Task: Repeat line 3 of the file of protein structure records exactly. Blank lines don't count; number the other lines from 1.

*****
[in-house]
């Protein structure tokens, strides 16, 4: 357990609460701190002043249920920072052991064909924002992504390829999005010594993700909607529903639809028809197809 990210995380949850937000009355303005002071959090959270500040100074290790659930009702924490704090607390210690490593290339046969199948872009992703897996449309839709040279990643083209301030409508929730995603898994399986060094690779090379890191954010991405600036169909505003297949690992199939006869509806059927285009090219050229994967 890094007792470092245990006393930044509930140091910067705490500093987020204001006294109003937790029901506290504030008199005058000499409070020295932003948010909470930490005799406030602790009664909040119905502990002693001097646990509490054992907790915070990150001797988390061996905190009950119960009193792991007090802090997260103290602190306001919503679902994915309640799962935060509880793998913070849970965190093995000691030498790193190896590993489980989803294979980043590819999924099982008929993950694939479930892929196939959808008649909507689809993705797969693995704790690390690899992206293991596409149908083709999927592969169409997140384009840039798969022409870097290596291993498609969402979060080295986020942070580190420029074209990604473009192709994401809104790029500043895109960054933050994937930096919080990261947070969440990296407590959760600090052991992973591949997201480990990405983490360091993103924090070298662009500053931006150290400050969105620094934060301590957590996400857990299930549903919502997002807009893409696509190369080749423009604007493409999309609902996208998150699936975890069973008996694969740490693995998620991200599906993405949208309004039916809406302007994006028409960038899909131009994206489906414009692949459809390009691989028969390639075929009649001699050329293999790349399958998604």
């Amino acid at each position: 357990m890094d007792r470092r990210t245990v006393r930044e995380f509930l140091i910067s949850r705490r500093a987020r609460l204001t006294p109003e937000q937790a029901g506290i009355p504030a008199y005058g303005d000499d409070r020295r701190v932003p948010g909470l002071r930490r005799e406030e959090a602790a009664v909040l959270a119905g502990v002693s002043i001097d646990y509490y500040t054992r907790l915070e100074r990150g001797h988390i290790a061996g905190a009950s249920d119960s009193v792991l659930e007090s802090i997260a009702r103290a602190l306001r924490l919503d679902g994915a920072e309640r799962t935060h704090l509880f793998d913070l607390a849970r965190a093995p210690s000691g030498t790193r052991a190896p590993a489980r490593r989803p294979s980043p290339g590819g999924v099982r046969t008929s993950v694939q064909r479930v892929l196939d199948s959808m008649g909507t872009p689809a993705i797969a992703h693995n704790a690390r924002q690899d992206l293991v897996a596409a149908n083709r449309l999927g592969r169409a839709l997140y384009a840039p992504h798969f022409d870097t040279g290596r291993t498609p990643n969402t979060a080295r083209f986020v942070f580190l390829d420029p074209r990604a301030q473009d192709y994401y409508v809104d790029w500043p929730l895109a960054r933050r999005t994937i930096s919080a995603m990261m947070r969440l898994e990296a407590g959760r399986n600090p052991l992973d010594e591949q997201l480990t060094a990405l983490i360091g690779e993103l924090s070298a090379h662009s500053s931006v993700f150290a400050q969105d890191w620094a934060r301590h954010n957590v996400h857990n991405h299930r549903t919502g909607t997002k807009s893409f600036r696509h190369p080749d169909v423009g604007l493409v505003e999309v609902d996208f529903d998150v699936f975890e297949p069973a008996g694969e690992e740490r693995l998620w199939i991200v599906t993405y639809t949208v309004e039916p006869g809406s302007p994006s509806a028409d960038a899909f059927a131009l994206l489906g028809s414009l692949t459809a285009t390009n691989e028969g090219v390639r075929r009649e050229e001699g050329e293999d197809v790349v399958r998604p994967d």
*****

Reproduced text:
């Amino acid at each position: 357990m890094d007792r470092r990210t245990v006393r930044e995380f509930l140091i910067s949850r705490r500093a987020r609460l204001t006294p109003e937000q937790a029901g506290i009355p504030a008199y005058g303005d000499d409070r020295r701190v932003p948010g909470l002071r930490r005799e406030e959090a602790a009664v909040l959270a119905g502990v002693s002043i001097d646990y509490y500040t054992r907790l915070e100074r990150g001797h988390i290790a061996g905190a009950s249920d119960s009193v792991l659930e007090s802090i997260a009702r103290a602190l306001r924490l919503d679902g994915a920072e309640r799962t935060h704090l509880f793998d913070l607390a849970r965190a093995p210690s000691g030498t790193r052991a190896p590993a489980r490593r989803p294979s980043p290339g590819g999924v099982r046969t008929s993950v694939q064909r479930v892929l196939d199948s959808m008649g909507t872009p689809a993705i797969a992703h693995n704790a690390r924002q690899d992206l293991v897996a596409a149908n083709r449309l999927g592969r169409a839709l997140y384009a840039p992504h798969f022409d870097t040279g290596r291993t498609p990643n969402t979060a080295r083209f986020v942070f580190l390829d420029p074209r990604a301030q473009d192709y994401y409508v809104d790029w500043p929730l895109a960054r933050r999005t994937i930096s919080a995603m990261m947070r969440l898994e990296a407590g959760r399986n600090p052991l992973d010594e591949q997201l480990t060094a990405l983490i360091g690779e993103l924090s070298a090379h662009s500053s931006v993700f150290a400050q969105d890191w620094a934060r301590h954010n957590v996400h857990n991405h299930r549903t919502g909607t997002k807009s893409f600036r696509h190369p080749d169909v423009g604007l493409v505003e999309v609902d996208f529903d998150v699936f975890e297949p069973a008996g694969e690992e740490r693995l998620w199939i991200v599906t993405y639809t949208v309004e039916p006869g809406s302007p994006s509806a028409d960038a899909f059927a131009l994206l489906g028809s414009l692949t459809a285009t390009n691989e028969g090219v390639r075929r009649e050229e001699g050329e293999d197809v790349v399958r998604p994967d």